Bitcoin briefly touched $38,000 on Friday morning for the first time since May 2022 amid quiet trading in traditional markets on the day after the U.S. Thanksgiving holiday. The cryptocurrency has since retreated slightly, but remains 1.5% up on the day, with some observers predicting it will climb higher in the short term. Trader Michael Van Pope said in a tweet that the next price point for bitcoin is $40,000. “Slowly grinding upwards to a new resistance point and a break above $38K immediately means $40K is next,” he wrote. Ether added almost 2% on the day to trade at around $2,100.
A significant number of Grayscale Bitcoin Trust (GBTC) shares have been bought in the secondary market this year at a deep discount to net asset value in anticipation the trust’s conversion to an exchange-traded fund (ETF) will be approved by the U.S. Securities and Exchange Commission (SEC), JPMorgan said in a research report Thursday. The bank estimates a net $2.5 billion has flowed into GBTC since the start of the year, increasing to $2.7 billion if adding the covering of short interest. “Assuming this buying flow was mostly speculative in anticipation of GBTC being converted to an ETF, then it is likely that this $2.7b would come out of GBTC as these investors take profit once GBTC gets converted,” analysts led by Nikolaos Panigirtzoglou wrote.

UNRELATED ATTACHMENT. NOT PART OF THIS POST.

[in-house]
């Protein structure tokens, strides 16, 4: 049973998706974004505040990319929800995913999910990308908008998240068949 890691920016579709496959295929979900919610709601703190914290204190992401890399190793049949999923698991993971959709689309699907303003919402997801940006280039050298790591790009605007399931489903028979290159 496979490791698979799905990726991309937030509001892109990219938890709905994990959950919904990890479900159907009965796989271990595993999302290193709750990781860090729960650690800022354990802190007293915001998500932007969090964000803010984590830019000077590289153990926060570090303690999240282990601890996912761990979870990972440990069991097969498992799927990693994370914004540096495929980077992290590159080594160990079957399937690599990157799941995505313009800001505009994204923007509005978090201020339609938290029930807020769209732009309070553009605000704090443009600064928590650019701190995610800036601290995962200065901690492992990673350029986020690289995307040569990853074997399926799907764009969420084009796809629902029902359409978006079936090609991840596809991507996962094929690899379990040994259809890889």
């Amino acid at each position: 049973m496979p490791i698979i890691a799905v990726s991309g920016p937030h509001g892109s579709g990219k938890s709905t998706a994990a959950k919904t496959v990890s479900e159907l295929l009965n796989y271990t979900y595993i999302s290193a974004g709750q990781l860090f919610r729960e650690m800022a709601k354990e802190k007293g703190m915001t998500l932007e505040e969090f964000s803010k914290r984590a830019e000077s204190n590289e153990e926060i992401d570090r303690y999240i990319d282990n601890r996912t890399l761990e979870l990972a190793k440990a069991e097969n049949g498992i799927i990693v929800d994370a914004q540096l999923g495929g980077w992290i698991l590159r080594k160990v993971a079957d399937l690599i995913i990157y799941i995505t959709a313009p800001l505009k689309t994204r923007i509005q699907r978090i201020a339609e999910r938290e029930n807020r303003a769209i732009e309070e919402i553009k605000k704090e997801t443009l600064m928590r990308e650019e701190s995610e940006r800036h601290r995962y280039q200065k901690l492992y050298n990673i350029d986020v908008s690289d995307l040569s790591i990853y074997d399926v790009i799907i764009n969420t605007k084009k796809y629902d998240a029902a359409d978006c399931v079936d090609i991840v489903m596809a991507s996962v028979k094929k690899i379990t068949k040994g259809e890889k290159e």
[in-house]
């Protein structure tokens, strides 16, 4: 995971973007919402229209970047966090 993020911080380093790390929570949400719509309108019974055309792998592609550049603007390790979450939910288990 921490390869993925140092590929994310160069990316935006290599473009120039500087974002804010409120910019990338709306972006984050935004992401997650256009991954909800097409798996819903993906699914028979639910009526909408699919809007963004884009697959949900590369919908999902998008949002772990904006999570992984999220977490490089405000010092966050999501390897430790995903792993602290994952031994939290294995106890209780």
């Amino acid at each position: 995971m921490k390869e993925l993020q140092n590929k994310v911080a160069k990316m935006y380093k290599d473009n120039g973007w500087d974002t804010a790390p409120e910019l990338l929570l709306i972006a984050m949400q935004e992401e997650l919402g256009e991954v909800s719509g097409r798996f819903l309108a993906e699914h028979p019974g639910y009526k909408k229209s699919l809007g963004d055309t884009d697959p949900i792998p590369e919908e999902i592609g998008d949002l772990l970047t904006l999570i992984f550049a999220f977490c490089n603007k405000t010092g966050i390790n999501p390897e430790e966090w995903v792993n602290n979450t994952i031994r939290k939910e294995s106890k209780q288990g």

A court in Podgorica, the capital of Montenegro, approved the extradition of Terra founder Do Kwon to either South Korea or the United States, according to an update posted on the judiciary's website. Kwon was arrested in March after being caught in Podgorica's airport with falsified documents. The final decision on the extradition will be made by the Montenegrin justice minister after Kwon serves a four-month prison sentence for document forgery, it said. Following his arrest in Montenegro, Kwon faces multiple counts of fraud charged by U.S. federal prosecutors, in addition to existing civil charges in the U.S. and an investigation in South Korea related to last year's terraUSD collapse.
Chart of the Day
- The chart shows the share of the U.S. dollar, euro and Chinese yuan in SWIFT transactions since 2010.
- The greenback remains the most used currency in financial transactions even as popular narrative suggests de-dollarization has gathered pace.
- De-euroization has gathered pace, with the single currency's share falling to the lowest in over 13 years.
- Source: Deutsche Bank Research
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